And some people like it that way. People who start food businesses certainly aren't in it for the wide profit margins, easy working hours, or guaranteed riches. They're in it because they like feeding people, and they love creating an atmosphere for their customers. Tech-centric options may clash with that atmosphere.
Even if restaurant owners and managers are all for QR codes in-house, their customers often are not. Not everyone owns a smartphone or wants to rely on it to place and pay for their order. And no matter how you feel about using the technology, the aesthetic preferences of your customers aren't something to treat lightly. After all, your vibe can literally make or break your business.
Give the People What They Want
The use of QR codes doesn't have to be binary and it's not necessarily an all-in or all-out situation. You can incorporate tech into your restaurant at your own pace and in a way that works for both you and your customers.
As anyone who's been in the food industry knows all too well: the customers are going to let you know exactly how they feel.
Tech insecurity will cause some to lean away from the encroachment of QR codes on their dining experience. Tech joy will lead others to embrace the power and agency of accessing the menu and ordering through their phones. Your job is to listen to the general consensus of your customers and adapt accordingly. Change doesn't have to happen everywhere and all at once. If most of your customers like it the old-fashioned way, with a paper menu and a server to chat with, then why not give the people what they want?
And while you're giving the people what they want, why not go ahead and show them what else they might like? Why not adopt a hybrid system of both an in-house and a digitally-accessed menu?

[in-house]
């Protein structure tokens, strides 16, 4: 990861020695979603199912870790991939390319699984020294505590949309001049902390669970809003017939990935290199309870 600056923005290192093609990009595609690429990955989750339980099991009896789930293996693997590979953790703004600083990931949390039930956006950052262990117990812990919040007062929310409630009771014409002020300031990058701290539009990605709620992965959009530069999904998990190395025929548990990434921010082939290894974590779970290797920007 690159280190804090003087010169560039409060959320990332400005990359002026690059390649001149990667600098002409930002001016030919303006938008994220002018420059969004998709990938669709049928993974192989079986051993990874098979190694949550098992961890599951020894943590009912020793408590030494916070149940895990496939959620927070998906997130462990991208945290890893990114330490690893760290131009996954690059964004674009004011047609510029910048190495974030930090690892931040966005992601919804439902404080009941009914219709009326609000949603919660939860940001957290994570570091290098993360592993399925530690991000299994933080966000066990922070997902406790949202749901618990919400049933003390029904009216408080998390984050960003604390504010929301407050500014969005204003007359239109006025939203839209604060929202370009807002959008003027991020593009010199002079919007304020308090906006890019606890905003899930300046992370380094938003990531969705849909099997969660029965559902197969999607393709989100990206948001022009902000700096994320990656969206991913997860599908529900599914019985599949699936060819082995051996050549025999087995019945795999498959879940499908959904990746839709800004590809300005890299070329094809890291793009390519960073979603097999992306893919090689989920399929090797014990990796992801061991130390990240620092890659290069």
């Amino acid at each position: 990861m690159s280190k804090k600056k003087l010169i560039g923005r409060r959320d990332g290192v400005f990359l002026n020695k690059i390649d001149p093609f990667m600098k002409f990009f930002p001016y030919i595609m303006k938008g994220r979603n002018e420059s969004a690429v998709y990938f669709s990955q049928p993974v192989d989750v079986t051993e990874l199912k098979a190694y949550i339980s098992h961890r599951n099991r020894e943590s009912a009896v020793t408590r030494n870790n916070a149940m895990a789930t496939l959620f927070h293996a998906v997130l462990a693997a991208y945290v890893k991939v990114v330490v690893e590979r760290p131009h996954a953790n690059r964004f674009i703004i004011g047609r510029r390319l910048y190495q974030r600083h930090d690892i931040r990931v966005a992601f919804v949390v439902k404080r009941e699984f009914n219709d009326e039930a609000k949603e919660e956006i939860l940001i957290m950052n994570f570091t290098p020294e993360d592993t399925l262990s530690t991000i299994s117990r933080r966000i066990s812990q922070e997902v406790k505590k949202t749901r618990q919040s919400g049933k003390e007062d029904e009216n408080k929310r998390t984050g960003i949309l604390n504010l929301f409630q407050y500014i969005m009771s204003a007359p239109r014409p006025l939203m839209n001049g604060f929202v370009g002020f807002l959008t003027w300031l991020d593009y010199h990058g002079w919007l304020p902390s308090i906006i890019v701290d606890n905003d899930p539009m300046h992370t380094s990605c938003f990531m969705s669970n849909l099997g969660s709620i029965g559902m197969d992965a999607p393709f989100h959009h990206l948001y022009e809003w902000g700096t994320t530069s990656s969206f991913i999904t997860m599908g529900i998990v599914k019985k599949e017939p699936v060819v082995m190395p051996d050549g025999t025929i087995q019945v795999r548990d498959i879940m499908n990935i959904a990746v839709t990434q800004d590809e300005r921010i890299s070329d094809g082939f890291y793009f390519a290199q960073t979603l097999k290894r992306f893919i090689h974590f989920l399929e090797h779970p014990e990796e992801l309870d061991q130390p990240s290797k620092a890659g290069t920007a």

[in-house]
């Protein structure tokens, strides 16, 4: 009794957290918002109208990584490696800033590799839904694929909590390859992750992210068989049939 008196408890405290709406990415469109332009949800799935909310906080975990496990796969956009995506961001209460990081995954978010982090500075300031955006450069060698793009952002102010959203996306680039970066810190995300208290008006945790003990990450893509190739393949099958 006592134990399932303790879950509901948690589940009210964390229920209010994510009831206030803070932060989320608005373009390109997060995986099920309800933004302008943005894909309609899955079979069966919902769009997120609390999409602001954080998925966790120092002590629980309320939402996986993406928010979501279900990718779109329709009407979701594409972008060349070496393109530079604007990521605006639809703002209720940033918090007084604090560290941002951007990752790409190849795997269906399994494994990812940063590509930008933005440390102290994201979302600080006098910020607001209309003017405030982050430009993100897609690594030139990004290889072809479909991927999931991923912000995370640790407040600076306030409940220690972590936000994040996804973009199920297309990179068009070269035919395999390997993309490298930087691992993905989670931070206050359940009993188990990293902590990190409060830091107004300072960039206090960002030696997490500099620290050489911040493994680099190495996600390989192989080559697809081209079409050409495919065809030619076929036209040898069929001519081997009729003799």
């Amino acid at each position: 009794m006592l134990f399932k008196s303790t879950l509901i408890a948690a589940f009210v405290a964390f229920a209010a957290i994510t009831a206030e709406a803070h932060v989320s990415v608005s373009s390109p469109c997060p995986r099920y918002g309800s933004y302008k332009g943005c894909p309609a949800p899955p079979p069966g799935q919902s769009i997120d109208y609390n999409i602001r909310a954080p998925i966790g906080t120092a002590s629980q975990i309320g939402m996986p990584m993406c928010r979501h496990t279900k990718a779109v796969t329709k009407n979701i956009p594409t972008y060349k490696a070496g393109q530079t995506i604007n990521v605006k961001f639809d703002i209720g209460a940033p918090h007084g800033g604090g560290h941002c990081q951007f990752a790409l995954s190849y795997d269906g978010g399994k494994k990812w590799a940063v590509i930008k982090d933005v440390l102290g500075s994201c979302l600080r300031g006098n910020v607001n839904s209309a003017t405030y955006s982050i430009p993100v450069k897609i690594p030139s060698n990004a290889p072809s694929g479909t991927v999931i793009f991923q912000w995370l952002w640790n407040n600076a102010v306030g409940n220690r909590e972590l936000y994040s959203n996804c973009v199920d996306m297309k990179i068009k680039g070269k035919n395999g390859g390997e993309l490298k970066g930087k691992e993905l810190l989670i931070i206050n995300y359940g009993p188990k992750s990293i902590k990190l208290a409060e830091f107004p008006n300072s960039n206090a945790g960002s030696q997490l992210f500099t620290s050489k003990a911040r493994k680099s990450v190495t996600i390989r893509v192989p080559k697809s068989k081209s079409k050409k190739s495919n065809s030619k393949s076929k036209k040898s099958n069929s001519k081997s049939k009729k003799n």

Adding QR codes to your paper menus or somewhere on the table gets customers used to seeing and using the codes. Larger restaurants, with both a bar and a dining area, can adapt QR code menu ordering for the bar (often the smaller section of the establishment) and stay more traditional in the dining room.
Going Beyond That Standard Menu
While the topic of this article may eventually be moot, since we'll soon be ordering via the Metaverse and eating in virtual dining rooms projected into our living rooms, there's still time to explore the possibilities of both digital and traditional paper menus.
The world of QR code menus offers a variety of potential benefits for restaurant owners and managers, as well as convenience for customers. And in-house menus can incorporate QR codes in ways that are fun, easy to use, but not necessarily a part of the final ordering process. The choice is yours.
One final word: paper menus are not dead, but they are worth rethinking. Paper menus can be costly, time-consuming to fold (or flatten, after they've been through a few Friday night rushes), and are easy to tear or stain. Many restaurants have switched over to plastic menus, which are waterproof, easy to sanitize, and can hold up under the stress of Friday and Saturday nights and still look good for the Sunday brunch crowd.
How you incorporate technology into your restaurant is a personal journey, one navigated by the owners, managers, and customers. Stay open, stay flexible, and keep your menus – be they digital, in-house, or both – dynamic and informative.
Jon Bernard is the National Account Manager at Stomp Stickers.com. Stomp is an e-commerce business that offers high-quality custom labels, stickers, boxes, canopy tents, and more. Jon's passion is helping his customers brand and market their products through a variety of custom printed items. To get help with your custom printing needs, visit Stompstickers.com or email Jon directly at jon.bernard[at]stompstickers.com.